By Zach Schalk
July 26, 2010 11:21 A.M EDT
The Boston Globe recently reported that an increased rate of suicides this year in Massachusetts state prisons is leading to a rush to fix its adult prison system:
With the discovery of an eighth inmate found hanging in his cell at Old Colony Correctional Center in Bridgewater yesterday morning, Massachusetts prisons have reached a suicide rate of about 71 per 100,000 inmates so far this year, more than quadruple the average annual national rate of 16 per 100,000 inmates reported by the US Bureau for Justice Statistics.
The same problem is brewing in some of our nation’s juvenile detention centers.
A recent Chicago Tribune article, in which the reporters take great care to trace the steps that led to Jamal Miller’s suicide, outlines similar issues facing Illinois’s youth detention centers.
Perhaps the most shocking part of the story is not that Jamal killed himself. It’s that his death and the problems that caused it remained beyond the public’s eye until the Tribune reporters took the time to put all the pieces together. The evidence of Miller’s suicidal tendencies was lost in the bureaucratic sea of numbers that is our juvenile corrections system today:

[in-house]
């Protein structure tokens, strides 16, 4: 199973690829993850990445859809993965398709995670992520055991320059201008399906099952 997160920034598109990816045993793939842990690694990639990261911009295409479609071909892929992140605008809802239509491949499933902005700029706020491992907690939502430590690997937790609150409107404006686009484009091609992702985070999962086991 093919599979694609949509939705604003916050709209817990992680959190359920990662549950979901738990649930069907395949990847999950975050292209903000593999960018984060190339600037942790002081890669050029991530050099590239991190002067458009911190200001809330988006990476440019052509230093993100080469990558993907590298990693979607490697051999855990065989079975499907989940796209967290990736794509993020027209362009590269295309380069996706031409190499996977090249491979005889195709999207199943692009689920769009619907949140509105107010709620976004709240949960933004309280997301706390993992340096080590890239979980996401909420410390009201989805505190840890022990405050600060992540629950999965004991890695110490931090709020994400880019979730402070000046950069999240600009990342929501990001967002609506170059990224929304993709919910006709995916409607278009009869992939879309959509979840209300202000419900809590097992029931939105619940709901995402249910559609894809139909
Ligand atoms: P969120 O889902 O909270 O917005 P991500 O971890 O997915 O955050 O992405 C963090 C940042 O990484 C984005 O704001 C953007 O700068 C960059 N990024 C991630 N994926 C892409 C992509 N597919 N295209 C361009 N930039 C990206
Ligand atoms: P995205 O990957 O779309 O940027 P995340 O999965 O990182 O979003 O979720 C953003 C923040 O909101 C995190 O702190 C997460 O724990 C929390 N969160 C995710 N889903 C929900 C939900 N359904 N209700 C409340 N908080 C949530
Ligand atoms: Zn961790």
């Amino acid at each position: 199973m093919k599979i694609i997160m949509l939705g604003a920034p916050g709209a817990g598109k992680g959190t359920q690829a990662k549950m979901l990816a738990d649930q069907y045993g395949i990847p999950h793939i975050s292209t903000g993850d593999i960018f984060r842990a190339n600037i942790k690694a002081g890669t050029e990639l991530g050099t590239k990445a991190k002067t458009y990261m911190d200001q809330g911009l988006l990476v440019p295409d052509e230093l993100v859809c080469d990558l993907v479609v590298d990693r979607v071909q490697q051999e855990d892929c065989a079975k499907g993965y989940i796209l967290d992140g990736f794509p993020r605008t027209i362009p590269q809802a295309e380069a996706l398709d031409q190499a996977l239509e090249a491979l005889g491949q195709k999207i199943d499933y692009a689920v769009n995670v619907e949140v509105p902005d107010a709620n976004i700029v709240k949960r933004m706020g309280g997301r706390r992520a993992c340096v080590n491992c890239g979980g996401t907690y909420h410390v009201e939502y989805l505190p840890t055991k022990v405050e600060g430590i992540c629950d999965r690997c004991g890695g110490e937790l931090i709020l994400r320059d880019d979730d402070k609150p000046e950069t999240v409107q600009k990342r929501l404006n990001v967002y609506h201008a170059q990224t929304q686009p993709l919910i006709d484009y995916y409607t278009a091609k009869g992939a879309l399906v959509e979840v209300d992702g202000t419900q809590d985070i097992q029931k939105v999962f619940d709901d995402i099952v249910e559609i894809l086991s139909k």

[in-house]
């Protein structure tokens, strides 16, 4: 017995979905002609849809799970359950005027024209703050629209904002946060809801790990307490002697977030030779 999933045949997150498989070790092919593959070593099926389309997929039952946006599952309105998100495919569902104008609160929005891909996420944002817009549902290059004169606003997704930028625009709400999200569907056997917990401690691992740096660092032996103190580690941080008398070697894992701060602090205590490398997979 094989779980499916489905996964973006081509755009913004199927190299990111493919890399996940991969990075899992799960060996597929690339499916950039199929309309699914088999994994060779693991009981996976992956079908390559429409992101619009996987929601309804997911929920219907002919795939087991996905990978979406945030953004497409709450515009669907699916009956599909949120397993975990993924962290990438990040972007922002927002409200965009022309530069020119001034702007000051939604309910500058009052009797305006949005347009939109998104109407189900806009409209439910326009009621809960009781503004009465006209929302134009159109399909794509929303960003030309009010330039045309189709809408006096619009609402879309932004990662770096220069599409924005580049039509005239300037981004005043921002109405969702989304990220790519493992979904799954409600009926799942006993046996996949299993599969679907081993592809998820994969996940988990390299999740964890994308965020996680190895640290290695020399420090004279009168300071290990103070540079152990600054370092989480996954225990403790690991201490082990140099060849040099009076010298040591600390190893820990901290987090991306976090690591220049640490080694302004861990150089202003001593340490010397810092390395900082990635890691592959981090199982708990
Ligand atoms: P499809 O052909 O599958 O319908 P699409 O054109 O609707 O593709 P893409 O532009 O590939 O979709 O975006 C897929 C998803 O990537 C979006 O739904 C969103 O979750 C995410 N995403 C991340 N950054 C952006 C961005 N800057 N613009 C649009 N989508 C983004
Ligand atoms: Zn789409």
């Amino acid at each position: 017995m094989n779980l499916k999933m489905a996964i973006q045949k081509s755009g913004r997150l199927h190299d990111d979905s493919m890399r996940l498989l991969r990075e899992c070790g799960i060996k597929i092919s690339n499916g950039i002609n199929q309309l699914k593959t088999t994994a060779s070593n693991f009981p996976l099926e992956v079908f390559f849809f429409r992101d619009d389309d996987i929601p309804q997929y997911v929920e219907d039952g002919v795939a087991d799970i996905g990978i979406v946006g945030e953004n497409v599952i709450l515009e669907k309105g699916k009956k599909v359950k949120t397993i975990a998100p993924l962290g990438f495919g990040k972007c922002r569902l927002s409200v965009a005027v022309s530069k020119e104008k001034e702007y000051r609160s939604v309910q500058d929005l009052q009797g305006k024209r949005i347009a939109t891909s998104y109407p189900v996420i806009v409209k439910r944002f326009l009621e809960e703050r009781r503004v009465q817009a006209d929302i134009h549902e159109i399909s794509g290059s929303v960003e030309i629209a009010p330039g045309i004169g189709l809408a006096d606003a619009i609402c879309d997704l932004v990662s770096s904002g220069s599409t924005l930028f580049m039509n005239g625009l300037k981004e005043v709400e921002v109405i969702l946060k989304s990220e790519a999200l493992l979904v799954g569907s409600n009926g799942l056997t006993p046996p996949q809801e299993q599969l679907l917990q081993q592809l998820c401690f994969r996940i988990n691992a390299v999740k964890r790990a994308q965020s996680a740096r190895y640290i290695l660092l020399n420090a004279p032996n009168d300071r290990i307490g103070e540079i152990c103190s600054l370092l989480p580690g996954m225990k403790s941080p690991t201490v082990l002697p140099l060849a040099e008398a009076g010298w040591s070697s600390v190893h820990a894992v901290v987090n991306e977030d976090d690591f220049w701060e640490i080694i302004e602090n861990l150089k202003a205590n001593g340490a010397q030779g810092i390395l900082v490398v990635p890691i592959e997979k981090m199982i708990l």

Miller's death was the seventh suicide in the state's juvenile correctional facilities in the past decade. Those deaths, as well as 175 serious suicide attempts during the same period, reflect a breakdown in the system that is supposed to rehabilitate and protect some of the state's most troubled and vulnerable young people, a Tribune investigation found.
Department officials estimate that about two-thirds of the 1,200 inmates in the state's eight juvenile justice facilities have been diagnosed with a mental illness and that half the young men and nearly all the young women have thought about or attempted suicide before they enter the system.
If the problems facing our juvenile corrections system are going to be solved, we must look beyond the daunting pile of statistics. Jamal Miller's death is a tradgedy, but as long as we continue to fight for kids like him it will not have been in vain.